A bill known as the EUREKA Act 1 ... “Ensuring Useful Research Expenditures is Key for Alzheimer’s” ... was introduced with bipartisan support (62 co-sponsors) in the U.S. Senate by Mississippi Senator Roger Wicker in 2015, and in 2016 companion legislation 2 was introduced in the House of Representatives with 37 co-sponsors. This Act was intended to “establish EUREKA Prize Competitions to accelerate discovery and development of disease-modifying, preventive, or curative treatments for Alzheimer's disease and related dementia, to encourage efforts to enhance detection and diagnosis of such diseases, or to enhance the quality and efficiency of care of individuals with such diseases.” 1
Funding for the EUREKA Act 3 called for annual award amounts not to exceed $10,000,000 for each fiscal year from 2017 through 2021, with a provision that such funding would not supplant any other NIH funding for Alzheimer’s research.
On December 13, 2016, President Obama signed into law the “21st Century Cures Act,” 4 a $6.3 billion package of healthcare legislation that incorporated some aspects of the proposed EUREKA Act. According to the press release of Tennessee Representative Steve Cohen, one of the House sponsors of the proposed EUREKA Act, the EUREKA section of the 21st Century Cures Act 5 would instruct the Director of the National Institutes of Health (NIH) “to support prize competitions to accelerate the discovery and development of treatments to alleviate, prevent, and cure certain diseases, like Alzheimer’s.”
However, unlike the proposed EUREKA Act, the 21st Century Cures Act does not allocate a specific sum of money to be spent solely on Alzheimer’s research. Of the $6.3 billion allocated by the 21st Century Cures Act, $4.8 billion is authorized for the National Institutes of Health (NIH), $1 billion for states to use for opioid abuse and treatment programs, and $500,000 for FDA matters. Of the $4.8 billion NIH funding, “$1.4 billion is for President Obama’s Precision Medicine Initiative, $1.8 billion for Vice President Biden’s Cancer Moonshot, and $1.6 billion for the BRAIN initiative.” 4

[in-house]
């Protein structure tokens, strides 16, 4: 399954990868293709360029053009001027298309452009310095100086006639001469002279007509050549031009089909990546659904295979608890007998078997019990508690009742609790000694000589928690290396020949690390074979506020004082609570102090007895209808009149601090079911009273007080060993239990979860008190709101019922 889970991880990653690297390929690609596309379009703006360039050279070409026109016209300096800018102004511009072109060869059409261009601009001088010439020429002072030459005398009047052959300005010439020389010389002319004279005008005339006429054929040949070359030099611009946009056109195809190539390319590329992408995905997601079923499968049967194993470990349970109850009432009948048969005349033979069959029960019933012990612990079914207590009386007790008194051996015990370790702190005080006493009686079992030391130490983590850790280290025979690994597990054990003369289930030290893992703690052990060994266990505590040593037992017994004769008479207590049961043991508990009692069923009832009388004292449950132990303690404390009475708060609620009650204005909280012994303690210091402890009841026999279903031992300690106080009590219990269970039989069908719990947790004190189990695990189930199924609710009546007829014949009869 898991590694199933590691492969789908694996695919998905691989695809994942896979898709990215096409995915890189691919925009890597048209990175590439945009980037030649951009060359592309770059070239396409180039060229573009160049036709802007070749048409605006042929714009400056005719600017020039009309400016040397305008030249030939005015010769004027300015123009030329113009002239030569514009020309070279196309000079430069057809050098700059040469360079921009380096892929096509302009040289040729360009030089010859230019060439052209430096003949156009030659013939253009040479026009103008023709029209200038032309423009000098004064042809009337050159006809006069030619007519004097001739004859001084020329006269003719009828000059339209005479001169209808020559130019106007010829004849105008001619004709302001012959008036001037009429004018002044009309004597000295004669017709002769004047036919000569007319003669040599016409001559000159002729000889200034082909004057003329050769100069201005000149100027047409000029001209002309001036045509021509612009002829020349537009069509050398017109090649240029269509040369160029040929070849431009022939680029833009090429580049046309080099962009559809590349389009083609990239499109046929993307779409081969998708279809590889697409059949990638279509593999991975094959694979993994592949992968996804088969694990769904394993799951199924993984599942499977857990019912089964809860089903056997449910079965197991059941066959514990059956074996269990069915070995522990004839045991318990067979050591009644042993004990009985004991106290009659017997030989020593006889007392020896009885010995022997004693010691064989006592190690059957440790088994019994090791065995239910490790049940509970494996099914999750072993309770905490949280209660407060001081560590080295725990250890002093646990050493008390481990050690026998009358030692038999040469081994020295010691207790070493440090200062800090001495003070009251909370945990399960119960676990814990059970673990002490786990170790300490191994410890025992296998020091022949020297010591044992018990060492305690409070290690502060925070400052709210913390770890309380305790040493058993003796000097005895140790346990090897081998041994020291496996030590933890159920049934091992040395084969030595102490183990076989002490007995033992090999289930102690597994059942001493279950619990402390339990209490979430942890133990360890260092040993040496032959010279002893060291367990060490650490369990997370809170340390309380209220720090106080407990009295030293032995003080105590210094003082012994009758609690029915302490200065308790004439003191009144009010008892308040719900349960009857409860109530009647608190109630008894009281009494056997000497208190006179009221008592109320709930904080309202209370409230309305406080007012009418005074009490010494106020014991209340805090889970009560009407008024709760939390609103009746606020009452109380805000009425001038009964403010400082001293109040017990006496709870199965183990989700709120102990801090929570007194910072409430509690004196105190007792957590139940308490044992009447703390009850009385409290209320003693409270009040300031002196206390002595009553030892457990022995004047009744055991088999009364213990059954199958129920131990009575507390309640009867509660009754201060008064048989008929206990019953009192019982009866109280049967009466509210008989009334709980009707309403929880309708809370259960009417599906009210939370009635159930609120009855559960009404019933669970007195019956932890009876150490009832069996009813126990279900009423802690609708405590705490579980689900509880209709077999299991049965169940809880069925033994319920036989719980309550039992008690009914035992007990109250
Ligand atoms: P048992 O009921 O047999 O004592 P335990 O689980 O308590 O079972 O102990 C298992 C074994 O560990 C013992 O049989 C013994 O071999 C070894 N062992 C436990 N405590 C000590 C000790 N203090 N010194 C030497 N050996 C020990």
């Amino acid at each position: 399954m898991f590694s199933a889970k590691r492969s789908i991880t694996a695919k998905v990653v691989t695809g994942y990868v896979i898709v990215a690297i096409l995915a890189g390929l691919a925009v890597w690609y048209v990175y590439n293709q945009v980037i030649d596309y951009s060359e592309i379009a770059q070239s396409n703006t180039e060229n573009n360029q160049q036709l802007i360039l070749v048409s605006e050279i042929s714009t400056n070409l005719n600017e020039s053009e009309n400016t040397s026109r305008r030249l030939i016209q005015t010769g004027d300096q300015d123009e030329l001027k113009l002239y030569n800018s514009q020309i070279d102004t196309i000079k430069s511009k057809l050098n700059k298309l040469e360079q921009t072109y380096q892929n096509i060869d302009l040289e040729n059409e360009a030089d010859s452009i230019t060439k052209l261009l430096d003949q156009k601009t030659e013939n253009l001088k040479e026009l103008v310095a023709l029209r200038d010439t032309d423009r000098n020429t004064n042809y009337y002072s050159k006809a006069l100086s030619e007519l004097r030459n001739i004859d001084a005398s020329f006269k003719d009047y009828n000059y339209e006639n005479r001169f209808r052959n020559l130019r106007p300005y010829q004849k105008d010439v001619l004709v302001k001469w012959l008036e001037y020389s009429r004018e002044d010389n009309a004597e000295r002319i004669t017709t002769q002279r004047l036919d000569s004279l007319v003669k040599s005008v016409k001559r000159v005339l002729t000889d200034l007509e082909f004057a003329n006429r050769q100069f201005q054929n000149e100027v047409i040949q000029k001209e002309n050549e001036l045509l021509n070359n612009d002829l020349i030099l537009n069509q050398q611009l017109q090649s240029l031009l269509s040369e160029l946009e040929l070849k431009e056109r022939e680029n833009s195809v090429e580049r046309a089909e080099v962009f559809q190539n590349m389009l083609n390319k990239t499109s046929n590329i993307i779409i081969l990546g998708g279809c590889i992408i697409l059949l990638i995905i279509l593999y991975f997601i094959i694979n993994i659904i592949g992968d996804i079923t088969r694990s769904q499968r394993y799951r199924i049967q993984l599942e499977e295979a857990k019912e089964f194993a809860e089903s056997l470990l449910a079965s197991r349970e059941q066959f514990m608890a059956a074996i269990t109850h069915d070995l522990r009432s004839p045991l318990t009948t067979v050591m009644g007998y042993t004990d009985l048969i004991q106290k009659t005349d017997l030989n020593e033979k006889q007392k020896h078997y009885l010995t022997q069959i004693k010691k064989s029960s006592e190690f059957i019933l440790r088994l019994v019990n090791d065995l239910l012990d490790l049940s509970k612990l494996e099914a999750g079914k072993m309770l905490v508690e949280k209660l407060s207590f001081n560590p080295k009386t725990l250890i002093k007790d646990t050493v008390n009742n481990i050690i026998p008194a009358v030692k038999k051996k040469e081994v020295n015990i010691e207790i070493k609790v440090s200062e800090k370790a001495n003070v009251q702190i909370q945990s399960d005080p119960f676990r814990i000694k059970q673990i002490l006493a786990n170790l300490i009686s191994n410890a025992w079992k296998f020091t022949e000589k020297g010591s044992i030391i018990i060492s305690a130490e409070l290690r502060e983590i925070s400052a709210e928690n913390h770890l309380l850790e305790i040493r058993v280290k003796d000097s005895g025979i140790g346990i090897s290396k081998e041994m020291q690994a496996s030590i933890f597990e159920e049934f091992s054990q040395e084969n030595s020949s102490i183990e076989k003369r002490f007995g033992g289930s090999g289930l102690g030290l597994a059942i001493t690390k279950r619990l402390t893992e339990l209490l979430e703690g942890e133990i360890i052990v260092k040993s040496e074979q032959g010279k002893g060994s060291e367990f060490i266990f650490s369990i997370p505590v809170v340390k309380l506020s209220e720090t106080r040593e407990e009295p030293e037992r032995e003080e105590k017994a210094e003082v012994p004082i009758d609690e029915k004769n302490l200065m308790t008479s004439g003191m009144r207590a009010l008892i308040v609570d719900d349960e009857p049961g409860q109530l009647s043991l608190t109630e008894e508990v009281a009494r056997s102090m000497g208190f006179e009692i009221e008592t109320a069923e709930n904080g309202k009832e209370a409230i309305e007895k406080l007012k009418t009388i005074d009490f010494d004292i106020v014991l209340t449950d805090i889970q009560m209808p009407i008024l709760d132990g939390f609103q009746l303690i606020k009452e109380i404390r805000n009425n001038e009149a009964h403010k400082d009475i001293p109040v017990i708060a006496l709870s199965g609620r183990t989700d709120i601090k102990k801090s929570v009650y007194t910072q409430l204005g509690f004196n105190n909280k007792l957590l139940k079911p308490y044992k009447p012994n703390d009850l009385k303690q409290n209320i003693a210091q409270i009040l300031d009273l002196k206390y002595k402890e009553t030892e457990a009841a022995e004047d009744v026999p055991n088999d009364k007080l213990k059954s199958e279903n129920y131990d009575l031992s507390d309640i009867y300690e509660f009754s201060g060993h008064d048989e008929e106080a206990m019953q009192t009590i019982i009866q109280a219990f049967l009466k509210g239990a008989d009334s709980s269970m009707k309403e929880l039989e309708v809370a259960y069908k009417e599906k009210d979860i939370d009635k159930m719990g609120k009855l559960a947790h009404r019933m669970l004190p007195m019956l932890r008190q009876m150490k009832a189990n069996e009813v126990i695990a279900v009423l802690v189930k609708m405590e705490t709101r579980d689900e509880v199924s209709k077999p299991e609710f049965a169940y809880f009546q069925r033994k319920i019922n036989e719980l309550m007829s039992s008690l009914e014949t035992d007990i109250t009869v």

Money set aside for the BRAIN (Brain Research through Advancing Innovative Neurotechnologies) initiative, was established by President Obama in 2013 “to help researchers uncover the mysteries of brain disorders, such as Alzheimer’s and Parkinson’s diseases, depression, and traumatic brain injury (TBI).” 6 Unlike the proposed EUREKA legislation, the BRAIN initiative is not focused solely on Alzheimer’s, so just how much of the $1.6 billion set aside for BRAIN that will actually be spent specifically on Alzheimer’s research remains to be seen.
The 21st Century Cures Act legislation does represent progress. However, until our federal government commits massive amounts of money to specifically target Alzheimer’s research, as it has done for several decades to learn more about cancer and heart disease, Alzheimer’s will remain a major killer of Americans, a massive stress inducer to millions of caregivers, and a major cost burden for our Medicare and Medicaid programs.
If you would like Dr. Vann to respond to questions or comments about this column, please email him directly at firstname.lastname@example.org. You can learn more about his journey with Alzheimer’s at www.allansvann.blogspot.com where you can also read his articles that have been published in caregiver magazines, medical journals, and in major newspapers. All of his columns on The Huffington Post may be accessed at www.huffingtonpost.com/allan-s-vann.
Today's Caregiver, March 14, 2017. Access online only at: